authorized service centers for warranty and non-warranty repairs run by
independent electronics service companies. Check your yellow pages for
details.

In the past, these independent survive companies existed in almost every
medium size or larger city, but there is a trend (on the part of consumers)
toward not repairing mid-level consumer equipment because of large scale
integrated assemblies, the high labor cost involved, the rapid rate of
technological obsolescence, and the declining cost of new replacement
products.

I don't think Sony is any worse than other manufacturers, and in most
respects they are better than most.
Anonymous
April 26, 2004 9:31:02 AM

Archived from groups: rec.audio.tech,rec.audio.pro,rec.audio.misc (More info?)

> The theory is that they're going to start replacing more boards (if
> not entire products) rather than do a lot of board-level repair anymore.
> Again, this is all hearsay, and I haven't gotten confirmation about it.
> But it's in keeping with Sony closing more and more of their factory-
> owned service centers. For example, there's no more Sony consumer
> factory service in LA -- a city of 10 million people. Pretty startling.

I've sent e-mail to a friend at Sony. Hopefully, she'll let us know in a few
days.

Seattle -- not a small city, either -- lost its Sony factory-service shop about
a year ago. Their charges were not especially attractive (whose are?), and in
one case I had to lecture the manager about how a dictation machine should be
repaired. (It turned out their diagnosis was wrong and mine was right. Oddly,
they performed the repair at no charge.)
April 27, 2004 1:23:09 AM

Archived from groups: rec.audio.tech,rec.audio.pro,rec.audio.misc (More info?)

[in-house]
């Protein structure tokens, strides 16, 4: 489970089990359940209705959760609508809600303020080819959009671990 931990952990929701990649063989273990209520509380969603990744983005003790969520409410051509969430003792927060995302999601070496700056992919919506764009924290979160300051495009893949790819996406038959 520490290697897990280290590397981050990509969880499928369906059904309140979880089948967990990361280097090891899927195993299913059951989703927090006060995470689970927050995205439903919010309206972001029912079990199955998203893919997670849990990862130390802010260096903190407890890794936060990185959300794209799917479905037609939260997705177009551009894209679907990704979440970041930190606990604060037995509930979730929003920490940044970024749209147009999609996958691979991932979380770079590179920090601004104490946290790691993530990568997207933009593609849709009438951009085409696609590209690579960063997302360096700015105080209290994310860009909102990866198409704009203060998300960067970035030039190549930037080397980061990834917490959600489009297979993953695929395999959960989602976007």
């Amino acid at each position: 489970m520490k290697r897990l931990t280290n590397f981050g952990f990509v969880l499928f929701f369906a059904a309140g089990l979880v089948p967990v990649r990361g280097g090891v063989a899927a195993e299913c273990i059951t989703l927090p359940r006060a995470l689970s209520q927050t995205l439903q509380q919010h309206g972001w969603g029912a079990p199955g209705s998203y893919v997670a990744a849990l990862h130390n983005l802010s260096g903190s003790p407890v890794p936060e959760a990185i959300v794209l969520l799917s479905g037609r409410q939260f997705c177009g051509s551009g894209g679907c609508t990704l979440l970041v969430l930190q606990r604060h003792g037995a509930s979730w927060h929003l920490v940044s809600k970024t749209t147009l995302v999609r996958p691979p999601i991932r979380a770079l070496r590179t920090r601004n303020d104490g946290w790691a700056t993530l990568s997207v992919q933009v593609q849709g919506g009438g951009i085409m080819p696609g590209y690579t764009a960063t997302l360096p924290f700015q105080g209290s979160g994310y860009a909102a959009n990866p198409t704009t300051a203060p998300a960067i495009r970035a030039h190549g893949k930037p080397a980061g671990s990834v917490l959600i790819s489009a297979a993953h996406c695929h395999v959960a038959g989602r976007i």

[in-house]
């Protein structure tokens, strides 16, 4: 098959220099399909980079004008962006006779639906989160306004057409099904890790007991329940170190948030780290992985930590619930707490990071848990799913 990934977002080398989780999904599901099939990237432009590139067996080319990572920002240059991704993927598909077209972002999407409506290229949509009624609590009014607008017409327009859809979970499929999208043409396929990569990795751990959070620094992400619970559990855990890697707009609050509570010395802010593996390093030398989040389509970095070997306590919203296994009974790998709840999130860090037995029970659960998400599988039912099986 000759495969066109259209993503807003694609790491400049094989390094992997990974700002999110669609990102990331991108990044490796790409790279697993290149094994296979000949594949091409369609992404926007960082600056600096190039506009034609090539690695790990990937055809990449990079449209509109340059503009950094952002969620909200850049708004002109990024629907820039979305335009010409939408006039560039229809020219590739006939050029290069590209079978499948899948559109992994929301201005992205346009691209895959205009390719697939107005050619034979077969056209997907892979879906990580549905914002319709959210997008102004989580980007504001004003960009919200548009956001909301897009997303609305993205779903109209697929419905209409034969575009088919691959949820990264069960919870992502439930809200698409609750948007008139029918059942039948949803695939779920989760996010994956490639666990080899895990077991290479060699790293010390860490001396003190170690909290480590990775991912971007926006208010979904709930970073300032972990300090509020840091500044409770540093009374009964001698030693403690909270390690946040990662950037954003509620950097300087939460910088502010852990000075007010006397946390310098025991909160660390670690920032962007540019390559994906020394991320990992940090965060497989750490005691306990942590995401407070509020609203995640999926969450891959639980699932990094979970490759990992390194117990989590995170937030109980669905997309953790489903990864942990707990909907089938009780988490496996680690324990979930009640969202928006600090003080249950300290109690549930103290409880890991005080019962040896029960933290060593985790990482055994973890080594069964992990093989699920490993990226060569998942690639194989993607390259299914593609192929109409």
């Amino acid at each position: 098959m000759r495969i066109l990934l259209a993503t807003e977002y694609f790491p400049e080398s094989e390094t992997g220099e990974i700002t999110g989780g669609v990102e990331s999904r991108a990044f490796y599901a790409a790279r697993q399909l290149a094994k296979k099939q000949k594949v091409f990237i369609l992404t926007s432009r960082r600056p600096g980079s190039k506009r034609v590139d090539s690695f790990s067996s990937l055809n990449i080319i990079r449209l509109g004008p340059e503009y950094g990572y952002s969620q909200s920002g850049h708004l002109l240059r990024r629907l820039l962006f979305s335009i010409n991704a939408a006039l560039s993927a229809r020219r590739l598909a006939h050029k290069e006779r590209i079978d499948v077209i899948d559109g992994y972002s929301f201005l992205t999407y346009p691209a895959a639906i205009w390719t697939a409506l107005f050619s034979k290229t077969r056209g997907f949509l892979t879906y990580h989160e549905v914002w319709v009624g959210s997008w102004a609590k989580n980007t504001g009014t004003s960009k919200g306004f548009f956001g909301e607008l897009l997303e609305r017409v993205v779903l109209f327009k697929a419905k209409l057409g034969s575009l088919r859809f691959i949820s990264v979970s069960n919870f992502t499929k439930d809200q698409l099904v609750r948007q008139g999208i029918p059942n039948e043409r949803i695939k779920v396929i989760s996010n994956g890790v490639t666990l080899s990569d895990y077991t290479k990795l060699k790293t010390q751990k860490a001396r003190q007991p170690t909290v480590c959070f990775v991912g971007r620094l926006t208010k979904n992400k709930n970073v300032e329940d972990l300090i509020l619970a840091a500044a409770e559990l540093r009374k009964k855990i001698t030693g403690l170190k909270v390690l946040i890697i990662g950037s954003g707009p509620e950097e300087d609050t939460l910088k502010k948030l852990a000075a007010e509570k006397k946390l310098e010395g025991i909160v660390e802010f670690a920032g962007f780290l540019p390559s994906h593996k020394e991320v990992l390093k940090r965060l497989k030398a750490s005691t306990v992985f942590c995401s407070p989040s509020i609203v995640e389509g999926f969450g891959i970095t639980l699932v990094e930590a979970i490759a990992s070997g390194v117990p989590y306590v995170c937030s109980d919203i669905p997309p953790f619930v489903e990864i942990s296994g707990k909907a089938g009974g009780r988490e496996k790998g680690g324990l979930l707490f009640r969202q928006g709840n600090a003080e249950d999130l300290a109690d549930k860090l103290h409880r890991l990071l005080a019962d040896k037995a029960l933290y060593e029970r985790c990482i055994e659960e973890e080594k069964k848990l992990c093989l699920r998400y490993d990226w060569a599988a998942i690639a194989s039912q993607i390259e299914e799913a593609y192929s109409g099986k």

In article <InQic.339$KR6.11516@news.uswest.net>, "Mark A" <ma@switchboard.net> wrote:
>"William Sommerwerck" <williams@nwlink.com> wrote in message
>news:108nib2b85ngk51@corp.supernews.com...
>> >> A few years back, manufacturers were legally obliged to stock
>> >> electrical parts for 10 years, mechanical for 7, and cosmetic
>> >> for 5 (or was it 3?). What the law currently is, I don't know.
>>
>> > What jurisdiction is that? Is that federal, state (which state)?
>>
>> Federal.
>>
>>
>> > What if a company goes out of business?
>>
>> There would be no entity the law could be enforced against.
>>
>>
>> > Do you have a reference?
>>
>> No, but the head of Sony parts confirmed this seven or eight years ago.
>
>Are you sure he wasn't talking about company policy? I have never heard of
>such a thing, unless it is during the warranty period. What kind of products
>does this cover?
>
>
I am pretty sure this 7 year law is out there since i remember reading up on
it years ago too. Its a federal law and i beleive the original purpose whas to
make sure OTC parts were available for a set amount of time for military
resupply.\
April 27, 2004 1:26:20 AM

Archived from groups: rec.audio.tech,rec.audio.pro,rec.audio.misc (More info?)

In article <1ORic.340$KR6.20403@news.uswest.net>, "Mark A" <ma@switchboard.net> wrote: